Black Corporeal (Between This Air) is a critical examination on the relationship between materiality, and the black psyche. Exploring the idea that our ability to breathe - an act that is continuously challenged by everything from air pollution, stress and anxiety and societal prejudice - is more than our lungs ability to take in air, but a reflection of the way we live individually and together. Black Corporeal (Between This Air) engages with both the physical and metaphysical aspects of breathing and asks if we can reposition ourself through the extrinsic, the creation of black structures and realities that allow us to breathe, freely.
Procam Take 2 proudly supported the short film, written and directed by Julianknxx, and commissioned by WePresent. Cinematographer Pablo Rojo speaks here about his equipment choices and experiences creating the stunning look of the film.
Hi Pablo, please could you give us a little background on how you came to be involved with Julianknxx and the Black Corporeal project? Have you worked together previously?
I met Julianknxx about a year ago when he was looking for a cinematographer to shoot some additional material for his multi-screen video art piece ‘In Praise Of Still Boys’ which will be presented at 180 The Strand later this summer. Since then we have been collaborating on a number of creative and multi disciplinary projects from video art pieces to music videos for artist such as Anaiis and Joel Culpepper.
What was your thought process when deciding on the visual style for this project?
Julian is a poet first and foremost and his texts are the starting point of most of his projects and from then on it’s a search for ideas, images and references that feel right for the work.
The main thing was that we wanted to create memorable and emotional images that felt both physical and spiritual.
My job was to make sense of all the information exchanged and come up with a visual identity that we both were happy with. Working with Julian is an extremely fluid and collaborative process so things kept changing all the way to the end.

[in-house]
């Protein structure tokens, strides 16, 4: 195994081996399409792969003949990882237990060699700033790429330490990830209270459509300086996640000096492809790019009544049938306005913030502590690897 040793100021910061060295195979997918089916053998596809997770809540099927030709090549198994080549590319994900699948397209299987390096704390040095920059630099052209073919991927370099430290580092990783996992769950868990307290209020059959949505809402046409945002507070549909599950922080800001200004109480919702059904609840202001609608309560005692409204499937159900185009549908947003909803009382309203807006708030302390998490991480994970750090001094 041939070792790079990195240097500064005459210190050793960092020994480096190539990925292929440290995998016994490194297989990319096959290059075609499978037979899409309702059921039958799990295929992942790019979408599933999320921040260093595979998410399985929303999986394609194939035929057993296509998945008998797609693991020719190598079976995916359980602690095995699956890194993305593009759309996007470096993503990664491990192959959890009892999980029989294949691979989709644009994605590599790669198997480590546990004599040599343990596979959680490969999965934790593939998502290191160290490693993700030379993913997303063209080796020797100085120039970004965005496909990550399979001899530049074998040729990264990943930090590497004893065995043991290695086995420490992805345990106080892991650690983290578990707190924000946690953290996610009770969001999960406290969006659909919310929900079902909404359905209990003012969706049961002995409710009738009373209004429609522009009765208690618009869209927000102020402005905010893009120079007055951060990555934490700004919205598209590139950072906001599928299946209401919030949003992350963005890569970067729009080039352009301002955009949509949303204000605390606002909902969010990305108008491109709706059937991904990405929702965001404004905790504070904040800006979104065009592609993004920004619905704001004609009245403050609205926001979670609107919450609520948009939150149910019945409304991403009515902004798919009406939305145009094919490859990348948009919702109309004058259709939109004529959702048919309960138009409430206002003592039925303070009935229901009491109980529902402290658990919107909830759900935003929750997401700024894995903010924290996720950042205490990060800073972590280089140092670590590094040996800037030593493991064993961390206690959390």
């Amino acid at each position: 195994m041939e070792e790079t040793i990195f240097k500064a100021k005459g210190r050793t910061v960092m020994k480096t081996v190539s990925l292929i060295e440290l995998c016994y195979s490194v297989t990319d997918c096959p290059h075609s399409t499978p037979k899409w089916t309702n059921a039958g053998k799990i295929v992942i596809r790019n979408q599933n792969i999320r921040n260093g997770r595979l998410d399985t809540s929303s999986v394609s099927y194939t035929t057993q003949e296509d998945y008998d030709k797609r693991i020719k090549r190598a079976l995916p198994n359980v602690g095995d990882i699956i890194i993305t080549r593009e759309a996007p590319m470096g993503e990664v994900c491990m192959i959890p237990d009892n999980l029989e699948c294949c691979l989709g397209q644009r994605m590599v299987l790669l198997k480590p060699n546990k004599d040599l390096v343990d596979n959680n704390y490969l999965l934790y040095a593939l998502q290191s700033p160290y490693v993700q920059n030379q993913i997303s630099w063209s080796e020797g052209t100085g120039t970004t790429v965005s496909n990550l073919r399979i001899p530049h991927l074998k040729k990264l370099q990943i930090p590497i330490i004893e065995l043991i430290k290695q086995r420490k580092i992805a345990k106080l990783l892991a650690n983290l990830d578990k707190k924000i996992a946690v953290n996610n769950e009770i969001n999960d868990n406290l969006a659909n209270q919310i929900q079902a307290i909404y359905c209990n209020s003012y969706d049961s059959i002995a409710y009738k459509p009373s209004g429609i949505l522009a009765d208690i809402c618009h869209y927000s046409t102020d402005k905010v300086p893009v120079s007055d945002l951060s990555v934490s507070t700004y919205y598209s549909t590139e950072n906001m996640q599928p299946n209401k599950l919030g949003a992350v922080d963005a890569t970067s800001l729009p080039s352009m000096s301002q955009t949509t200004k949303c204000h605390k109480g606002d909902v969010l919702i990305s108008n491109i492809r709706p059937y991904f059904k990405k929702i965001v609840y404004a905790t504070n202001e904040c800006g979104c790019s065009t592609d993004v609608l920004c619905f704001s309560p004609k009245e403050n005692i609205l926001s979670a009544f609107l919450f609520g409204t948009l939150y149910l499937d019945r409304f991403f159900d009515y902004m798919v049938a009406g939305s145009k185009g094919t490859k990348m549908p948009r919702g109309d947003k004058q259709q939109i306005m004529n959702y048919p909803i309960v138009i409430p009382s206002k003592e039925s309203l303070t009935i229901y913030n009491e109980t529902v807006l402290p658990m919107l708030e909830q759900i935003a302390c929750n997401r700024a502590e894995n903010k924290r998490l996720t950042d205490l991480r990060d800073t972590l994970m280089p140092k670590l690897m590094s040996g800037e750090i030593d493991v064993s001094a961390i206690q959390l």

Which camera and lenses did you select to achieve the desired look, and why?
We went for the RED Epic-M as we wanted the resolution and I felt that the RED look would be right. Same goes for the Cooke S4 which I tend to use when I am after a soft, warm look.
How did you approach lighting the project?
For the scenes at the Barbican’s Conservatory we aimed to create some more epic and ethereal moments, while also playing with afro futuristic elements. We used a combination of a lot of smoke, strong back lights, and a bit of colour in order to achieve this.
For the flat scenes, we went for a more gentle and intimate feel which I got through soft and warm lighting. Getting deep and textured skin tones was very important and something we managed also thanks to the brilliant grade by Jonny Tully from Tag Collective Arts.
What would you say were the main challenges while filming, and how did you overcome these?
As most small productions shooting in the last year we had to deal with a lot of uncertainty, budget limitations and extra costs due to the changing scenarios. We only shot for two days and were fortunate enough to not have major issues.
Finally, how was your experience working with Procam Take 2?
Procam Take 2 and in particular John Brennan have been extremely supportive of me and of meaningful projects like this. Without their backing we would not have been able to realised the ambition of the Black Corporeal, so a huge thanks!